In the next and final post about Parham I will show you more pictures from the inside of the Walled Garden and a lovely pelargonium collection displayed in an old greenhouse.

See you in the garden!


Wednesday, January 23, 2013

Parham House and Gardens, England - II

Today I will continue my series of posts about Parham House and Gardens in England, which my husband and I visited in May last year. If you would like to view my first entry about this gorgeous estate please click on the link Parham House and Gardens, England - I and it will take you there.

In this post I would like to focus mainly on the plants that I saw around the area of the fruit tree meadow and another huge double border. There were many of them that looked so beautiful, lush, and healthy, I just wanted to transplant them to my own garden right away.

I was completely smitten with these beautiful blue flowering plants. I assume they are the famous English bluebells that you can find blooming in masses in England in early spring. In this garden there was only a small patch of them and they were beyond their peak, but still so lovely to look at.

The contrast between the white flowering shrub and the old stone wall is quite attractive, don't you think?

The peonies were almost done, but there was one sumptuous red variety that still had some of its gorgeous flowers left.

The simple beauty of the lichens on the old fence post, which was part of the fence surrounding the fruit tree area, was quite fascinating to me.

I assume, that for many of my readers aquilegias are very common plants and therefore there is nothing special about them, but they are very hard to grow here in Southern California, I guess because our climate is too hot and dry, so I can still get quite excited about them. This one has found a nice niche to live in by a wood fence post close to a fruit tree.

Check out this very charming mixture of plants. Usually I feel that lilac and clear red don't go so well together, but I think the alliums with the tulips are forming a quite interesting color contrast.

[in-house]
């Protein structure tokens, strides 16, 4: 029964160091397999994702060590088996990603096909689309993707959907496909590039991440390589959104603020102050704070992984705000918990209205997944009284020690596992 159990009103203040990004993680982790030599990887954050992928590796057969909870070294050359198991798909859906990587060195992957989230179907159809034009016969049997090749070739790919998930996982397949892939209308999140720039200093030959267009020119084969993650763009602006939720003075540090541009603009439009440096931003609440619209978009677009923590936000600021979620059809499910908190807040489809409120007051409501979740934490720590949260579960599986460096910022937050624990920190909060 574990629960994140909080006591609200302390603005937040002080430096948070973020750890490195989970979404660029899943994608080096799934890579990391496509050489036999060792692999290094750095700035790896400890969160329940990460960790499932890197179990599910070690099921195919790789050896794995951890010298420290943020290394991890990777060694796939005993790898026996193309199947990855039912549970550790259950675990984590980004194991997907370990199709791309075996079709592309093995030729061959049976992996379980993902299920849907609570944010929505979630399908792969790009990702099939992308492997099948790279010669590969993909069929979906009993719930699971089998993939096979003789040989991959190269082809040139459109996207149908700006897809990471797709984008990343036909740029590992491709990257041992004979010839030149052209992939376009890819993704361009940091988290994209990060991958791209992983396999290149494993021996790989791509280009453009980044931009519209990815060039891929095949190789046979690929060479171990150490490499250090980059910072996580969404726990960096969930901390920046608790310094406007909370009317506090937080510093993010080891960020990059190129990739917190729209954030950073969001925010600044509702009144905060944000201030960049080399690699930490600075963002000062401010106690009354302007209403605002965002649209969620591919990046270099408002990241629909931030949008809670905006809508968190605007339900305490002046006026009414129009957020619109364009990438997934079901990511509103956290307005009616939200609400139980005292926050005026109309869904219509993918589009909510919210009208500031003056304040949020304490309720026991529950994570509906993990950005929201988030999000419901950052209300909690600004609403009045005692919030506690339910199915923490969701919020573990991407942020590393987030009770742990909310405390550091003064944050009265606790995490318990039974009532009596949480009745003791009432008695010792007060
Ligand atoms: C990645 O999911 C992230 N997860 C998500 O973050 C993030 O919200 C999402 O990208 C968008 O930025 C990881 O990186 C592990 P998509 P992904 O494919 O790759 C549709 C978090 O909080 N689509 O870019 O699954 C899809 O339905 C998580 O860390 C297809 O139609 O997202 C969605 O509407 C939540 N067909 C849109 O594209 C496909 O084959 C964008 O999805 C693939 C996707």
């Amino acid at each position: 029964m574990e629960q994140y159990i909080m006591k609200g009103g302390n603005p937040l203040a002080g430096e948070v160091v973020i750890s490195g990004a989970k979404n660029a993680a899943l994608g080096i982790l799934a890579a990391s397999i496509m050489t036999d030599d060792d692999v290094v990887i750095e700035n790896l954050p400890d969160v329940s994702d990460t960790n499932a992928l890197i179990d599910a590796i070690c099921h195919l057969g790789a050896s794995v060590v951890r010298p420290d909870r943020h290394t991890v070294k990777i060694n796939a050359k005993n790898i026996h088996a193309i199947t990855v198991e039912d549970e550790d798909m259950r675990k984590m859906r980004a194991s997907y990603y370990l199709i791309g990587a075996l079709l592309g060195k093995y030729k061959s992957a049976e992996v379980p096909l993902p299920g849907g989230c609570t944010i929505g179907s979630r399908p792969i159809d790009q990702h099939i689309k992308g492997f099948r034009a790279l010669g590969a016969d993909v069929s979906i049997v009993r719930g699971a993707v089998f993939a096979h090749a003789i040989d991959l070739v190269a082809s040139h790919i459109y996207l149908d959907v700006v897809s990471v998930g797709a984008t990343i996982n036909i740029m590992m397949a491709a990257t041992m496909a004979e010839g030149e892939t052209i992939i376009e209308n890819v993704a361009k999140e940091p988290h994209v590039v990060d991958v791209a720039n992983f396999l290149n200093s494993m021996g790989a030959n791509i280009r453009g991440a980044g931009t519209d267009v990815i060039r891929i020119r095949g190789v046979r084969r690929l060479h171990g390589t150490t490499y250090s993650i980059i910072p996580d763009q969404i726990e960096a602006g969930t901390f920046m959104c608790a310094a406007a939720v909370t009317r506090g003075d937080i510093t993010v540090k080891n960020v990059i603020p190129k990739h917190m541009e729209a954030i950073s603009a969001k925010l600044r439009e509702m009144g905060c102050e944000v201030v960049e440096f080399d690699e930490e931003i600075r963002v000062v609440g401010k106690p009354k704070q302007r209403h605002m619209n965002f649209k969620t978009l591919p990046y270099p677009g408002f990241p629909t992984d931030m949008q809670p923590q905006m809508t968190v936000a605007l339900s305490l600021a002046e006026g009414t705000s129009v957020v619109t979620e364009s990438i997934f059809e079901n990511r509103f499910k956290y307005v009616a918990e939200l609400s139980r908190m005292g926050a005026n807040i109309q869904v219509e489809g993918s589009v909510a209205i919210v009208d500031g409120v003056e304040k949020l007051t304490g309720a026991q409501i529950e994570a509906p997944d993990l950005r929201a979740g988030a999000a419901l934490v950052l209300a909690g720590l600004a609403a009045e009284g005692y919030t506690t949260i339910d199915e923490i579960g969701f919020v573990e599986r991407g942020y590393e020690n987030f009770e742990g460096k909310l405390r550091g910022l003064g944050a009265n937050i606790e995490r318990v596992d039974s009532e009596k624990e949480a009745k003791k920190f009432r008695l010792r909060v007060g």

A simple but very alluring plant - at least to me.

And then there was this plant, which totally blew me away. I asked a gardener, who was working in a bed close by and she told me the precise name. I jotted it done on a small piece of paper and, of course, I lost it. As far as I remember it was an ornamental artichoke, but I might be wrong. If anyone recognizes this plant can you please leave a comment on my blog? The plant had a wonderful effect in the bed where it was growing, but I also can see it being an extraordinary companion plant to white roses, if you have the space for a companion plant this big, that is.

Here is a shot of a part of the second double long border that we saw. Roughly in the middle of it, on the left side, you can see the big silvery leafed plant that I showed you in the photo above. I think this photo gives you a better idea of how huge this plant really is. The border is equally impressive size-wise and they actually used this plant repeatedly, even though you can't see it in this image, because it shows only a limited part of the beds.
I am sure, that as the season was progressing, there will be a lot more in bloom in this border. I would have loved to see what color scheme, if any, they have chosen for these humongous beds. 

Can't help myself and have to show you one more of the silvery leafed plants. I think it is such an incredible beauty and an eye catcher as well. By the way, I love the putto in the background!

This is one of the old fruit trees I believe. How artfully they have espaliered it!

 More lovely alliums together with my favorite silvery leafed plant.